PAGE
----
As stated, we applaud NYU for activating the Hurricane Maria Assistance Program (HMAP). However, we are aware that there are many students requesting to be heard in their request to extend their stay for an extra semester. In your letter to these HMAP students dated May 2, 2018, you conclude that “extending [NYU’s] program would in fact cause harm to their own recovery efforts.” Members of CAPR have completed multiple field trips to Puerto Rico and can conclude that this is not the case. We are only beginning to assess infrastructure needs, as so many residential homes remain uninhabitable – blue tarps are visible across the entire island from satellite images indicating the extent of the problem.

To put it simply, daily life in Puerto Rico is anything but normal and despite the status of its institutions, families are far from recovery. Nearly 8 months since Hurricane Maria, Puerto Rico continues to struggle, communities are in the dark, and access to healthcare is limited, including mental health services, which are desperately needed as evidenced by the climbing rates of suicide and self-reported rates of depression and anxiety. Many of the University of Puerto Rico students we know continue to struggle on a daily basis as the economic realities of their families have changed. Access to books and resources are a challenge to many. This is exacerbated by the inconsistent service of power and water in many communities. It is erroneous to assume that because the institutions may be functioning, the lives of the students have stabilized.

We respectfully request that you meet with us so that we may share our findings in more detail. And we ask that HMAP benefits be reevaluated on a case-by-case basis. Every student deserves to be heard. We will stand with you to listen to them; we must act on what is right and good for each student to continue their academic study. This is our obligation as Americans, and we implore you not to let NYU relinquish its moral responsibility to these students who “humbly request that you consider the reality under which HMAP was first conceptualized, compare it to the one [they] face today, and then consider [their] proposal to extend the program from its original one-semester plan to a two-semester plan.”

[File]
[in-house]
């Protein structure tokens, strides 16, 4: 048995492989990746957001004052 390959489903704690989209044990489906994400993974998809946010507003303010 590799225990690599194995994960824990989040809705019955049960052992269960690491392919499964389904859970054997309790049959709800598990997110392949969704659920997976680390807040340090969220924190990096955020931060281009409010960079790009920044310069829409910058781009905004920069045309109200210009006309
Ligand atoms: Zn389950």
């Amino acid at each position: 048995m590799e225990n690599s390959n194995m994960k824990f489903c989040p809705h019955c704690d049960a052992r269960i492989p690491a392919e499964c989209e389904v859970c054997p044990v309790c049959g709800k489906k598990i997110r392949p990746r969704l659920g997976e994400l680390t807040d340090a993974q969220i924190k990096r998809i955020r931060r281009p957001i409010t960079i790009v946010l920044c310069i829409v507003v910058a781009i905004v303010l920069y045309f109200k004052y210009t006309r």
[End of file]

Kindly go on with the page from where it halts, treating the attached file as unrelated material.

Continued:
With faith and prayer, we move confidently forward that our actions are not in vain. We look forward to your response.

In solidarity,

Rev. Dr. Jacqui Lewis, Senior Minister – Middle Collegiate Church, UCC
Rob Stephens, Minister for Congregational Life – Middle Collegiate Church, UCC
Edna Benitez, Deacon – Middle Collegiate Church, UCC
Rev. Dr. Damaris D. Whittaker, Senior Minister – Fort Washington Collegiate Church, UCC
Rev. Julie Johnson Staples, J.D. – Intersections International
Jonathan Soto, Associate Vice President of Strategic Initiatives – Union Theological Seminary
Jorge Fontanez, CEO & Founder – Marca Studio (NYU Stern 2007)
J. Michael Wiener, M.D., M.P.H.

The Collective Action for Puerto Rico (CAPR) is a collective of faith-based organizations, community leaders and concerned citizens of the U.S. and of the Puerto Rican diaspora, based in New York City and includes support from Union Theological Seminary, the United Church of Christ, the Collegiate Churches of New York, Middle Collegiate Church, Fort Washington Collegiate Church, Intersections International and the Bronx Coalition for Hurricane Maria Evacuees.


Mission Trip

“If you have come here to help me, you are wasting your time. But if you have come because your liberation is bound up with mine, then let us work together.” (Australian activist Lilla Watson)

This year, the Mission 5 youth travelled to Puerto Rico, July 3-9. Our very own Rev. Dr. Damaris D. Whittaker, Minister Bridget Kelso Anthony, Karen Sheares, and Sabas Whittaker escorted our youth on a once-in-a-lifetime opportunity. Along side farmers, community volunteers and organizers, we helped repair two homes, cleared a field, planted seeds, and distributed school supplies to 85 children in an impoverished community.

Our trip was centered in the mantra: “If you have come here to help me you are wasting your time, but if you have come because your liberation is bound up with mine, then let us work together” (Lilla Watson). Everyday, shoulder-to-shoulder with residents we worked and created relationships. One of the most amazing moments during this trip was observing our youth defy language barriers, and interact fully with the youth in Miraflores. They worked together, they ate together, and they danced together. Everyday, they acknowledged that our liberation is interconnected.